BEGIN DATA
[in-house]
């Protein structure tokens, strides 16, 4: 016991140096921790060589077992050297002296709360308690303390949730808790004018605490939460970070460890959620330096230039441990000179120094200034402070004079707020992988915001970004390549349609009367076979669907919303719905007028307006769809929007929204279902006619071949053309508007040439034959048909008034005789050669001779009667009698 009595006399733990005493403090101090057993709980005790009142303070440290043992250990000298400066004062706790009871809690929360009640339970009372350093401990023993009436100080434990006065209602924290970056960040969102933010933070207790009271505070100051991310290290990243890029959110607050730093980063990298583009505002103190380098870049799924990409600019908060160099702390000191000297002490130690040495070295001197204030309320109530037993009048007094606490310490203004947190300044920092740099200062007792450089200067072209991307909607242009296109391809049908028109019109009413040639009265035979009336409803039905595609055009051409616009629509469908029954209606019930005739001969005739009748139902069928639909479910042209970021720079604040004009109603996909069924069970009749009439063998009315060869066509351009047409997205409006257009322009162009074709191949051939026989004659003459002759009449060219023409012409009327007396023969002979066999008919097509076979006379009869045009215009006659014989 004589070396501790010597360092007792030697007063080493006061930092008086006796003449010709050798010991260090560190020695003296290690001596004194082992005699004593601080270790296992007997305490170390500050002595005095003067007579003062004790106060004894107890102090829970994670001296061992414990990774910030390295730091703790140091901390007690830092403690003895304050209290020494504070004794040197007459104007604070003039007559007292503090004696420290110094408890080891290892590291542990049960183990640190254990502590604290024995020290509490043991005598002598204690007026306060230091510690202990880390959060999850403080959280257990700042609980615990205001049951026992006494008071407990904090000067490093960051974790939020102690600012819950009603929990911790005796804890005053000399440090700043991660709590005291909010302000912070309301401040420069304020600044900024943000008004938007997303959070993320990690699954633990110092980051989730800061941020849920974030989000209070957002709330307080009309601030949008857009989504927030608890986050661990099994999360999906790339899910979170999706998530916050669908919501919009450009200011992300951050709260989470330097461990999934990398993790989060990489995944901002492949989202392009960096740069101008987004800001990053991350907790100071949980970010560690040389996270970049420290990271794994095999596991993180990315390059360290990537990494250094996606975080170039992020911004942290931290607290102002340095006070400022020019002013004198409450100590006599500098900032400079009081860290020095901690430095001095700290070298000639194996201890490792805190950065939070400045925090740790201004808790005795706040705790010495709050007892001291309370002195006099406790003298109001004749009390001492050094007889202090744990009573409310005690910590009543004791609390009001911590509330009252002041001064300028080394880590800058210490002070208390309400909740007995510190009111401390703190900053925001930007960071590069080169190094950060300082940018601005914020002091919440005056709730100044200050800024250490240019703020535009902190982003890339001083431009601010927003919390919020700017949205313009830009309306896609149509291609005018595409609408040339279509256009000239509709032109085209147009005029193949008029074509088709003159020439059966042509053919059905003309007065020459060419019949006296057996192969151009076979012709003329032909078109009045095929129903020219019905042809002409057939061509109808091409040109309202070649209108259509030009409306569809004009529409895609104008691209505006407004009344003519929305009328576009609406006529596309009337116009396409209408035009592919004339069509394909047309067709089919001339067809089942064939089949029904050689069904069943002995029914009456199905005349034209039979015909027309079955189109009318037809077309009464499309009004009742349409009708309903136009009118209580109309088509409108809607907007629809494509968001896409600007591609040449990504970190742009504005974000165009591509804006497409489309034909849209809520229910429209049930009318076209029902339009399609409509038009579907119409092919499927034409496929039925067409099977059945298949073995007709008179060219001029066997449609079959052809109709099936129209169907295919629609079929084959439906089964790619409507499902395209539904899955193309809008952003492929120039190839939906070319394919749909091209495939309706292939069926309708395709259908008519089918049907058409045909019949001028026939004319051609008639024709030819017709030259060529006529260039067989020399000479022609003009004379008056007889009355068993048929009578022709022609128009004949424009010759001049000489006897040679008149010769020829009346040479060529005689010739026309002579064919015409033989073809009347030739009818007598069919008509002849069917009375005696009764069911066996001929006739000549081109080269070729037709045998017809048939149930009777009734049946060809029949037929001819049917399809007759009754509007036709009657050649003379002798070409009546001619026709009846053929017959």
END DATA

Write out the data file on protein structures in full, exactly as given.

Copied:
[in-house]
């Protein structure tokens, strides 16, 4: 016991140096921790060589077992050297002296709360308690303390949730808790004018605490939460970070460890959620330096230039441990000179120094200034402070004079707020992988915001970004390549349609009367076979669907919303719905007028307006769809929007929204279902006619071949053309508007040439034959048909008034005789050669001779009667009698 009595006399733990005493403090101090057993709980005790009142303070440290043992250990000298400066004062706790009871809690929360009640339970009372350093401990023993009436100080434990006065209602924290970056960040969102933010933070207790009271505070100051991310290290990243890029959110607050730093980063990298583009505002103190380098870049799924990409600019908060160099702390000191000297002490130690040495070295001197204030309320109530037993009048007094606490310490203004947190300044920092740099200062007792450089200067072209991307909607242009296109391809049908028109019109009413040639009265035979009336409803039905595609055009051409616009629509469908029954209606019930005739001969005739009748139902069928639909479910042209970021720079604040004009109603996909069924069970009749009439063998009315060869066509351009047409997205409006257009322009162009074709191949051939026989004659003459002759009449060219023409012409009327007396023969002979066999008919097509076979006379009869045009215009006659014989 004589070396501790010597360092007792030697007063080493006061930092008086006796003449010709050798010991260090560190020695003296290690001596004194082992005699004593601080270790296992007997305490170390500050002595005095003067007579003062004790106060004894107890102090829970994670001296061992414990990774910030390295730091703790140091901390007690830092403690003895304050209290020494504070004794040197007459104007604070003039007559007292503090004696420290110094408890080891290892590291542990049960183990640190254990502590604290024995020290509490043991005598002598204690007026306060230091510690202990880390959060999850403080959280257990700042609980615990205001049951026992006494008071407990904090000067490093960051974790939020102690600012819950009603929990911790005796804890005053000399440090700043991660709590005291909010302000912070309301401040420069304020600044900024943000008004938007997303959070993320990690699954633990110092980051989730800061941020849920974030989000209070957002709330307080009309601030949008857009989504927030608890986050661990099994999360999906790339899910979170999706998530916050669908919501919009450009200011992300951050709260989470330097461990999934990398993790989060990489995944901002492949989202392009960096740069101008987004800001990053991350907790100071949980970010560690040389996270970049420290990271794994095999596991993180990315390059360290990537990494250094996606975080170039992020911004942290931290607290102002340095006070400022020019002013004198409450100590006599500098900032400079009081860290020095901690430095001095700290070298000639194996201890490792805190950065939070400045925090740790201004808790005795706040705790010495709050007892001291309370002195006099406790003298109001004749009390001492050094007889202090744990009573409310005690910590009543004791609390009001911590509330009252002041001064300028080394880590800058210490002070208390309400909740007995510190009111401390703190900053925001930007960071590069080169190094950060300082940018601005914020002091919440005056709730100044200050800024250490240019703020535009902190982003890339001083431009601010927003919390919020700017949205313009830009309306896609149509291609005018595409609408040339279509256009000239509709032109085209147009005029193949008029074509088709003159020439059966042509053919059905003309007065020459060419019949006296057996192969151009076979012709003329032909078109009045095929129903020219019905042809002409057939061509109808091409040109309202070649209108259509030009409306569809004009529409895609104008691209505006407004009344003519929305009328576009609406006529596309009337116009396409209408035009592919004339069509394909047309067709089919001339067809089942064939089949029904050689069904069943002995029914009456199905005349034209039979015909027309079955189109009318037809077309009464499309009004009742349409009708309903136009009118209580109309088509409108809607907007629809494509968001896409600007591609040449990504970190742009504005974000165009591509804006497409489309034909849209809520229910429209049930009318076209029902339009399609409509038009579907119409092919499927034409496929039925067409099977059945298949073995007709008179060219001029066997449609079959052809109709099936129209169907295919629609079929084959439906089964790619409507499902395209539904899955193309809008952003492929120039190839939906070319394919749909091209495939309706292939069926309708395709259908008519089918049907058409045909019949001028026939004319051609008639024709030819017709030259060529006529260039067989020399000479022609003009004379008056007889009355068993048929009578022709022609128009004949424009010759001049000489006897040679008149010769020829009346040479060529005689010739026309002579064919015409033989073809009347030739009818007598069919008509002849069917009375005696009764069911066996001929006739000549081109080269070729037709045998017809048939149930009777009734049946060809029949037929001819049917399809007759009754509007036709009657050649003379002798070409009546001619026709009846053929017959």